Our Blogs

  • Posted By: Admin
  • Posted On: 2014-03-05 00:00:00

From the onset of arriving on a set, chances are high  that when you show up on the day, your approval rating among the crew is already pretty low. After all, they’ve been there for two hours already setting up and preparing for your arrival. To improve your chances of surviving the day without coming across as spoiled, pampered, pretentious actor, here are some tips I have learned to follow religiously:

1. If you have an early call time in the morning, set 14 alarms. Request a wakeup call. Drink 18 litres of water so you wake up early to take a piss. The worst thing an actor can do is put everyone behind schedule by arriving late on set. I know, because I’ve done it.

2. When you break for lunch, let the crew eat first. They’re actually hungry. You spent half the morning in the craft truck or waiting area or just sitted.

3. Some actors like to hang out on set even when it’s not their scene to shoot. That’s okay, but stay out of everyone’s way.

4. Don’t ask people to get you things. If they offer, sure, why not? But be thankful.

5. Police your own continuity and remember exactly what you did in the master when it comes time to shoot the closeups. Continuity on set, especially on small projects, can easily get overlooked and it’s a pain for the editor to create a seamless cut when that glass you’re holding keeps switching hands or moving around the table.

6. Try to learn everyone’s name as quickly as possible, especially the departments you’re going to be working closest with (hair/makeup, wardrobe, ADs, camera, audio). You’ll come across much more as a decent human being when you can say “Hey, [correct name], the mic pack is digging into my spine. Would you mind repositioning it?”

7. Hit your marks like a precision airstrike. You’re just wasting a take if you and that focus point the camera assistant marked aren’t going to align.

8. Learn your lines and be able to do the entire scene in one take. Sure, you might not need to run the whole thing in one shot, but editors usually prefer long takes to 1000 cuts in a scene. Give them the option.

9. Don’t show up on set wrecked because you went out partying last night. You’re making everyone’s job harder, especially makeup.

10. Say thank you to everything. EVERYTHING.

11. Don’t ask the director questions that you could direct to someone else. They are very busy and don’t need to choose which hand you should hold the prop phone in.

12. Put your cigarettes out in the butt can. Otherwise, some poor locations PA has to pick them up while you’re heading back to your hotel or wherever.

13. Don’t be a critic. Your makeup is fine. Your hair is fine. Your wardrobe is fine. The camera position is fine. If you don’t like something, respectfully suggest a different option or shut the hell up.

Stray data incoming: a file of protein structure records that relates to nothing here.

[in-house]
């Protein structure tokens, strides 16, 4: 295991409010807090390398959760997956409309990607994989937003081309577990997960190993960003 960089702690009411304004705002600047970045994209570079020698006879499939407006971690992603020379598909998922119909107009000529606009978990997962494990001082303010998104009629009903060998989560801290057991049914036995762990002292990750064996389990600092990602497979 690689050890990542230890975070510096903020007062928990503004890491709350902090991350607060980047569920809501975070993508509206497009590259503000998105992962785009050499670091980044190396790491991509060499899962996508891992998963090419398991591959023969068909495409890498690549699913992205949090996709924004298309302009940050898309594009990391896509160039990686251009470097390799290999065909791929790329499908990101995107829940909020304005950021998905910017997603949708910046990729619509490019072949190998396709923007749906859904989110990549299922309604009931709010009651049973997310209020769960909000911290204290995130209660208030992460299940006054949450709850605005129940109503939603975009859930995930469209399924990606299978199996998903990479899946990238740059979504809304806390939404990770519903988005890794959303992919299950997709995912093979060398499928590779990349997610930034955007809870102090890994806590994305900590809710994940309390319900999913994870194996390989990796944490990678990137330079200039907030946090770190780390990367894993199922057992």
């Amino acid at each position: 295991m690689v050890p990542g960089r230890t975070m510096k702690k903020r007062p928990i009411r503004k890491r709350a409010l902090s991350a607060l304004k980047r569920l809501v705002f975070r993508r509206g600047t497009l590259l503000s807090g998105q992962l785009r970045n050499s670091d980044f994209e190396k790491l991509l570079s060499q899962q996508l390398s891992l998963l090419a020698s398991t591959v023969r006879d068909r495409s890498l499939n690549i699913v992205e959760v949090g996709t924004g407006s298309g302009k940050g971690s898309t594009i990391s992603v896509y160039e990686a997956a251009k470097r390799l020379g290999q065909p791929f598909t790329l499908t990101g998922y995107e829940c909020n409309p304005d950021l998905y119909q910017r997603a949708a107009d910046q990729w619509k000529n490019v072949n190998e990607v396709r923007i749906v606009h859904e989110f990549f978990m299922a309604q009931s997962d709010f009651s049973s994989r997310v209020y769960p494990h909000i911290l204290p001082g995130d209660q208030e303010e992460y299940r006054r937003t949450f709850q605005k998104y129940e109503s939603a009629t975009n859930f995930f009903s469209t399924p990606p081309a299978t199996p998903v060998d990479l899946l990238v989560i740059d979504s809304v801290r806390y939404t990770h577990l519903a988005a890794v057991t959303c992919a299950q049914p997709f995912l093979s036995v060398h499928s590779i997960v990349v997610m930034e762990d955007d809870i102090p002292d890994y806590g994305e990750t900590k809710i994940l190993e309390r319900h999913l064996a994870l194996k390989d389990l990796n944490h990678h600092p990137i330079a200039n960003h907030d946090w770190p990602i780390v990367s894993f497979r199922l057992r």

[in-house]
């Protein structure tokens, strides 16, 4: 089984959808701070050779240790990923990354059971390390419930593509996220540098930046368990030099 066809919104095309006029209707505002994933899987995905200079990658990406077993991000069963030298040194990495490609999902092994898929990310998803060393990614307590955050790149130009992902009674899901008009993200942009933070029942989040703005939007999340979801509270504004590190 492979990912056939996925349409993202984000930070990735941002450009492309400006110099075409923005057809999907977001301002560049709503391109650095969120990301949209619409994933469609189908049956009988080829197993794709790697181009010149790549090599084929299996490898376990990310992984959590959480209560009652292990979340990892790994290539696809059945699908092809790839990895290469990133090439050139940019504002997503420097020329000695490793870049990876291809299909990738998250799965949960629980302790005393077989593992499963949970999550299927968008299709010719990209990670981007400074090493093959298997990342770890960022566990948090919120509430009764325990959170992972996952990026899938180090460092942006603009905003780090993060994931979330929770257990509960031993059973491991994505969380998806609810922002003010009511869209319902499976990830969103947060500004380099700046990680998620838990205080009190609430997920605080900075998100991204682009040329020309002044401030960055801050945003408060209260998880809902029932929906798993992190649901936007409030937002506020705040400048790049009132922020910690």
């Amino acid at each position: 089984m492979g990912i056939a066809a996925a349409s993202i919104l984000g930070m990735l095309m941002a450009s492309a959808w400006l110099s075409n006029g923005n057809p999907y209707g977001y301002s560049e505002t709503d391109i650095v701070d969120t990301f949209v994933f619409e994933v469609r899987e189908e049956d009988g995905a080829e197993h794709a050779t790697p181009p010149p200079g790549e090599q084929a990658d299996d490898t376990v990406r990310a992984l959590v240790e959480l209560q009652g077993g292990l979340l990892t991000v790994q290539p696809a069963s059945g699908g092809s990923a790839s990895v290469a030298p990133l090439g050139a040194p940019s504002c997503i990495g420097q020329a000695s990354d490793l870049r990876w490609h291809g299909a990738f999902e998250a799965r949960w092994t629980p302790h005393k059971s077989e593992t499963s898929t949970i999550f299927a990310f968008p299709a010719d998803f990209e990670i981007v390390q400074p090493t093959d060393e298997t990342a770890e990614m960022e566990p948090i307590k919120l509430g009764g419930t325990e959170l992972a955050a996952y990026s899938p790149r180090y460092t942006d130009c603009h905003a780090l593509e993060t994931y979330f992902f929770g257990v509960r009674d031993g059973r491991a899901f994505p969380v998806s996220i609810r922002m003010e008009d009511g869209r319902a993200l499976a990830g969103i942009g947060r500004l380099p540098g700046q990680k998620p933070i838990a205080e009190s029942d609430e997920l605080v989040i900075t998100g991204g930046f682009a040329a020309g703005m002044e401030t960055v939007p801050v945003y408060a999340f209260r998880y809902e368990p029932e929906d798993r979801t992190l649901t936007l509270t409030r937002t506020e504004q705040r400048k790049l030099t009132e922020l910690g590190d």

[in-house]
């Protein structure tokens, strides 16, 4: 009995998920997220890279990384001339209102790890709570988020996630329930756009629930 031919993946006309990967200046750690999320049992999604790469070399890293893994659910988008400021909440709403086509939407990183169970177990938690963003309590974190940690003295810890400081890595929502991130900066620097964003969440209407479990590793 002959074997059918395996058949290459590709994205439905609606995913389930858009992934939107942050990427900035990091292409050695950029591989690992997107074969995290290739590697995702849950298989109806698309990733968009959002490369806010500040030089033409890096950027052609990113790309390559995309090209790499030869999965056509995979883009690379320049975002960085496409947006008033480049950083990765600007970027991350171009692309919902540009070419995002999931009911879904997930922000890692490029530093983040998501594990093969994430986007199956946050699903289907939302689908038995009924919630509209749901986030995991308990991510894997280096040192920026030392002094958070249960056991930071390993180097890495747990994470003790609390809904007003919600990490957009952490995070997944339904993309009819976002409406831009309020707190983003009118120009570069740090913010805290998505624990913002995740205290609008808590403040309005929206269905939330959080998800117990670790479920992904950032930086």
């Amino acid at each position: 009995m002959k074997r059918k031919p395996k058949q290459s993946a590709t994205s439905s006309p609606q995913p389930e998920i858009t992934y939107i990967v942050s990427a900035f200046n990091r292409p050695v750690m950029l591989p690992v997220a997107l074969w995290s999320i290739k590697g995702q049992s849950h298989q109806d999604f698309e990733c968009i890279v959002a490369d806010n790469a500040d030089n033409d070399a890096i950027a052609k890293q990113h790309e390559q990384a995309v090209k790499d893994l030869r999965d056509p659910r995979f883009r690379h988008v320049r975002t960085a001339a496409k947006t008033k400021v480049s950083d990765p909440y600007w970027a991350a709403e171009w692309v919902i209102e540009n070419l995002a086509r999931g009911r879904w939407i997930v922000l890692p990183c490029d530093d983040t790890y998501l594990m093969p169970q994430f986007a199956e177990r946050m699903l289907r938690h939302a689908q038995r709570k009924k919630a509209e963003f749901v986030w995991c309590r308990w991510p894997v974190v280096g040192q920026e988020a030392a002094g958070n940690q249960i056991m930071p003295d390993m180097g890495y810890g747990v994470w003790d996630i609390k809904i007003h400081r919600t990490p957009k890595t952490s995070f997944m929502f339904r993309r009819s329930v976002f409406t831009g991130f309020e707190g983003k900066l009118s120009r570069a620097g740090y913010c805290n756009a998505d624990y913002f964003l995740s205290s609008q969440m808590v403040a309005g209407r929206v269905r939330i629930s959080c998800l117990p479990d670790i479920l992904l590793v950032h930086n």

14. A good director will allow you freedom to massage your lines to make them more natural. But don’t alter the story. Or the character. And don’t go overboard. And don’t add lines just to try and increase your screen time.

15. Don’t make extra work. There are exactly the right number of people on set and they each have a critical job to do that will keep them busy all day. They’re not bored.

16. Don’t play with set dressing. That “mess” has been positioned deliberately. That is someone’s work.

17. In between takes, don’t joke around. You might have a three-minute break but nobody else does. They’re busy resetting.

18. If you’re one of those “method” or “internal” types, stay in your trailer until you’re called on set. If you can’t do that, don’t snap at the friendly boom op for “pulling you out of your zone” because he asked you if you’ve seen the “Breaking Bad” finale.

19. Know what the shot is. And if the camera isn’t on you, your performance isn’t important to anyone else except your scene partners. So don’t milk it.

20. Don’t ask for notes after every take. If the director has one, he/she will tell you. Otherwise, do the same exact thing again.

21. Ask for another take ONLY if you know you can do better. Otherwise, you’re just wasting everyone’s time.

22. After you’ve shot the master, and the wide, and the mediums, and are setting up for the closeups is NOT the time to “try something”.

23. Don’t touch ANYTHING. Not the camera, not the lights, not the props, not the mics, not the storyboards, not the monitor, not the cables. Nothing.

24. Don’t try to do anyone else’s job. You’re the talent, not the DOP, not the key grip, and certainly not the director. Do YOUR job and your job alone.

25. Don’t tell the crew that “they are the real stars”. It’s just a stupid  thing to say and nobody believes you believe it anyway.

26. Compliment other people’s work. The lighting is great. That focus pull was unreal. That set looks insane. Yes, you’re good too, but people will be telling you that for months, if not years, after this thing wraps. The others, not so much.

27. When you’re wrapped, don’t do a blanket “great day, everyone! Thank you!” Go up to each person individually and thank them sincerely for their contribution to a project that, ultimately, will be more about you than them.

The people who work behind the scenes are the most important, the least recognized, and the most shit on in the entire industry. So treat them with respect and try to make their jobs easier.

Do you have other tips to add? Share them in the comments!

Originally By Callam Rodya

Source :

Follow @callamrodya.

. .